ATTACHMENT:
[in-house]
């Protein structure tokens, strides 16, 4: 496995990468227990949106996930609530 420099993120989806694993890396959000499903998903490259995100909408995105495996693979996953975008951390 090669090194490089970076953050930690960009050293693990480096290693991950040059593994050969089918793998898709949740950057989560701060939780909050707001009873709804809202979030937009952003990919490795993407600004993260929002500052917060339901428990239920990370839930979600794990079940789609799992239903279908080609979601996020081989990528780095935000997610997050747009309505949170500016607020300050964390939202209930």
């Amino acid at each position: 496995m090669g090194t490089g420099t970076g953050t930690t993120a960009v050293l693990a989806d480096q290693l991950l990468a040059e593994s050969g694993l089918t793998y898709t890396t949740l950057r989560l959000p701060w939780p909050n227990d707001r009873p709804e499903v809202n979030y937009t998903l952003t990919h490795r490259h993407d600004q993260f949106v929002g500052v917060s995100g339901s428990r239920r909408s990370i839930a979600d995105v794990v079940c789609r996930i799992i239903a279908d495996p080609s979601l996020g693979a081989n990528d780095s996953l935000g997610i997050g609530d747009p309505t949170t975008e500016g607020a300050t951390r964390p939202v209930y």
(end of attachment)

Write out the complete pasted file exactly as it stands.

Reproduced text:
[in-house]
């Protein structure tokens, strides 16, 4: 496995990468227990949106996930609530 420099993120989806694993890396959000499903998903490259995100909408995105495996693979996953975008951390 090669090194490089970076953050930690960009050293693990480096290693991950040059593994050969089918793998898709949740950057989560701060939780909050707001009873709804809202979030937009952003990919490795993407600004993260929002500052917060339901428990239920990370839930979600794990079940789609799992239903279908080609979601996020081989990528780095935000997610997050747009309505949170500016607020300050964390939202209930």
């Amino acid at each position: 496995m090669g090194t490089g420099t970076g953050t930690t993120a960009v050293l693990a989806d480096q290693l991950l990468a040059e593994s050969g694993l089918t793998y898709t890396t949740l950057r989560l959000p701060w939780p909050n227990d707001r009873p709804e499903v809202n979030y937009t998903l952003t990919h490795r490259h993407d600004q993260f949106v929002g500052v917060s995100g339901s428990r239920r909408s990370i839930a979600d995105v794990v079940c789609r996930i799992i239903a279908d495996p080609s979601l996020g693979a081989n990528d780095s996953l935000g997610i997050g609530d747009p309505t949170t975008e500016g607020a300050t951390r964390p939202v209930y």